Betting on the greatest unsolved problems in the universe is no longer the preserve of academic superstars such as Stephen Hawking. From Thursday anyone will be able to place bets on whether the biggest physics experiments in the world will come good before 2010.
For two weeks, British-based bookmaker Ladbrokes is opening a book on five separate discoveries: life on Titan, gravitational waves, the Higgs boson, cosmic ray origins and nuclear fusion.
Here is the full story. The origin of cosmic rays is the big problem most likely to be solved soon, and bettors are more optimistic about nuclear fusion than are physicists.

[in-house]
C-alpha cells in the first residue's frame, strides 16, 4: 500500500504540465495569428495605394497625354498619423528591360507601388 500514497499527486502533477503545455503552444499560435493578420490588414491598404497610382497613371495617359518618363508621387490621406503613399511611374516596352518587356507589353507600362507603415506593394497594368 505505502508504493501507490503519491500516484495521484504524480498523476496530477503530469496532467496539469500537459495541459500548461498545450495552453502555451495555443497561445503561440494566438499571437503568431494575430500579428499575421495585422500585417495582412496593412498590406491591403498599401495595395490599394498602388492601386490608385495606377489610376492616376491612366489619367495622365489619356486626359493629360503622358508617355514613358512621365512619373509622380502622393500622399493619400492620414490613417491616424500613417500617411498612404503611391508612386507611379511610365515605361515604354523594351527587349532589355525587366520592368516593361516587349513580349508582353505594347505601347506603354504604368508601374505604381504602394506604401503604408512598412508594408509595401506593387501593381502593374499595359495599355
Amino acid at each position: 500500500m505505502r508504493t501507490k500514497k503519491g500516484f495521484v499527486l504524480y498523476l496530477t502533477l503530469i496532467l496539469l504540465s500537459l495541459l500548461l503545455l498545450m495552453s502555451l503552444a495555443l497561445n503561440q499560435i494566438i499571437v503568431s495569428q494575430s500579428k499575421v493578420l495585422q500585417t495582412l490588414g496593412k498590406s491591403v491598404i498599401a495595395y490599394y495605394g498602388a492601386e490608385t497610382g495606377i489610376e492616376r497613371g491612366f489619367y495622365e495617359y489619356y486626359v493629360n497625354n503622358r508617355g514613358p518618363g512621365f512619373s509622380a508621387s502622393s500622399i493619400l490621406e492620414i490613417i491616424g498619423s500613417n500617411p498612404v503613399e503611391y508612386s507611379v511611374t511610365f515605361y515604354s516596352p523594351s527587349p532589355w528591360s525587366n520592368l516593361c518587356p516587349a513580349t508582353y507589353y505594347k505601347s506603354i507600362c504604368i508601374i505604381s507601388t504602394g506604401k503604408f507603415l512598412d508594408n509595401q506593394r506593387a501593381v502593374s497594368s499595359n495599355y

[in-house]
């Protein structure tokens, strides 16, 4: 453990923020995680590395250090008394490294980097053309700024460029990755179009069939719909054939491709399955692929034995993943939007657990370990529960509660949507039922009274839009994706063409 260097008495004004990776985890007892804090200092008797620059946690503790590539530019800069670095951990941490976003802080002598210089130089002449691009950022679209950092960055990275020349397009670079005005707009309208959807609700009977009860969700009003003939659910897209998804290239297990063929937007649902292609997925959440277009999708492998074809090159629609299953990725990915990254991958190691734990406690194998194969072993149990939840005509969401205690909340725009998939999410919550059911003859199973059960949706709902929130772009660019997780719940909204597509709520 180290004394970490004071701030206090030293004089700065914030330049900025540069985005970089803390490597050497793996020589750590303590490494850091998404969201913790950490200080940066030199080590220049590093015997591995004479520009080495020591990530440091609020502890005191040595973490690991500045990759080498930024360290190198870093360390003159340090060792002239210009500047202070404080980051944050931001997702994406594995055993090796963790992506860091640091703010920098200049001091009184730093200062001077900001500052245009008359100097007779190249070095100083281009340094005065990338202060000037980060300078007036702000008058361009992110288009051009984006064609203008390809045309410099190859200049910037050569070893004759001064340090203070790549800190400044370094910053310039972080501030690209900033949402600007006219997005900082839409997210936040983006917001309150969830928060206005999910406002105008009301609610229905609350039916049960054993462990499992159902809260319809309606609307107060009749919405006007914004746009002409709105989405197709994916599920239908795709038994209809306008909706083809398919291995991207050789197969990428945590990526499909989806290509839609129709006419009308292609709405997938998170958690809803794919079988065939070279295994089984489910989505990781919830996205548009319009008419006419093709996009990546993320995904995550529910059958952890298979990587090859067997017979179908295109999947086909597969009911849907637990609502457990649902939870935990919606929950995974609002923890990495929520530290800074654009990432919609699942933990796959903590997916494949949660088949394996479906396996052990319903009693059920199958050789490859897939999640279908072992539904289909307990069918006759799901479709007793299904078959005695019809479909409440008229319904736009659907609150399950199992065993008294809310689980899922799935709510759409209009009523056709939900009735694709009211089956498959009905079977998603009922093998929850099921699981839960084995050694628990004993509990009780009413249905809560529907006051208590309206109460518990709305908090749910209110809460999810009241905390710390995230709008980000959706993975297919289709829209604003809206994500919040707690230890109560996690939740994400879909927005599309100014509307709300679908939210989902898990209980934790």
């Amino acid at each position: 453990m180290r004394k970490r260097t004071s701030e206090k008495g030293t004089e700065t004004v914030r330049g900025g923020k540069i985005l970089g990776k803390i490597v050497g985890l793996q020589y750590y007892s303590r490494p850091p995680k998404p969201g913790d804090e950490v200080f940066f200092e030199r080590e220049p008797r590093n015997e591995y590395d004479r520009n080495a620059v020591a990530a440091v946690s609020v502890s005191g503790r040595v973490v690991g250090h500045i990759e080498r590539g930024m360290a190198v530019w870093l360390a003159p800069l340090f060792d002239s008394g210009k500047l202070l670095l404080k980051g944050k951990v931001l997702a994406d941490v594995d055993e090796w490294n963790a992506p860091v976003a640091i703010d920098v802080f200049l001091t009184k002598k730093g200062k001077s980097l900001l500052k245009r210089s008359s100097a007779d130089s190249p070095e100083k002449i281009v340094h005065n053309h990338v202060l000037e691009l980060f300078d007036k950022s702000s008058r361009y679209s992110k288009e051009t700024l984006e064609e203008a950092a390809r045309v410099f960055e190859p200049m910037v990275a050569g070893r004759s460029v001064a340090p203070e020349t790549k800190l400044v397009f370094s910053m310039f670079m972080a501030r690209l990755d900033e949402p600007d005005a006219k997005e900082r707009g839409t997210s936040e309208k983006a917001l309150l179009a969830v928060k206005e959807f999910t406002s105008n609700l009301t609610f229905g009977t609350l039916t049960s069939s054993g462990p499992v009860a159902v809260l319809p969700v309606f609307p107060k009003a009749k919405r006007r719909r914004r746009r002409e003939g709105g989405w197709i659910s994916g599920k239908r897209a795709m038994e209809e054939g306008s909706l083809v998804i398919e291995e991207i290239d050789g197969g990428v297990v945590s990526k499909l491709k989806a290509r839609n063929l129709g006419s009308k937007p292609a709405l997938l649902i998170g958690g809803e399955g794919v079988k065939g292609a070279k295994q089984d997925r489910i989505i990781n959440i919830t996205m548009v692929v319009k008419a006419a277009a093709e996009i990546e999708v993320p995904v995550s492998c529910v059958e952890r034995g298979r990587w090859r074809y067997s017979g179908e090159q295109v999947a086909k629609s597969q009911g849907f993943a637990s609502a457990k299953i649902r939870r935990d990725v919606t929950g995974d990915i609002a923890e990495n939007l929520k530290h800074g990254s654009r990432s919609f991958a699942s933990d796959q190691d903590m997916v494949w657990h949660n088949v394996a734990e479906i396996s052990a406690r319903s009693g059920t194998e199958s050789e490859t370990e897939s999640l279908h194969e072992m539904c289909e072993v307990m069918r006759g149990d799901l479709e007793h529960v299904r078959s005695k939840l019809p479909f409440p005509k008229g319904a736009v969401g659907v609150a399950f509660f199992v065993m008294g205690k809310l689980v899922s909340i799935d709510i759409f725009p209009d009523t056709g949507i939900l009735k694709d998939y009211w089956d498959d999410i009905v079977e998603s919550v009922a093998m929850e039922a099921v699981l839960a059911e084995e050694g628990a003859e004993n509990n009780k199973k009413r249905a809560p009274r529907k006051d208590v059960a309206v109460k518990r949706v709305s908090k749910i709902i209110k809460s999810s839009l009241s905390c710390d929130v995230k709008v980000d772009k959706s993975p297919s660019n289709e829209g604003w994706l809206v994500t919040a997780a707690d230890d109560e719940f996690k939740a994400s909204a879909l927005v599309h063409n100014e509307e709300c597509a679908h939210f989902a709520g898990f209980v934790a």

Our colleague, Robin Hanson, has long argued that gambling could save science by encouraging scientists to more honestly reveal their true estimates of the likelihood of various theories. Here is some refreshing evidence that he may be right:
“I’d be tempted to take a bet on the Higgs [particle] at 6-1,” says Brian Foster who heads the particle physics group at the University of Oxford in the UK. “I’ve been quite instrumental in betting the taxpayers’ money on us finding it, so I’d better put my money where my mouth is.”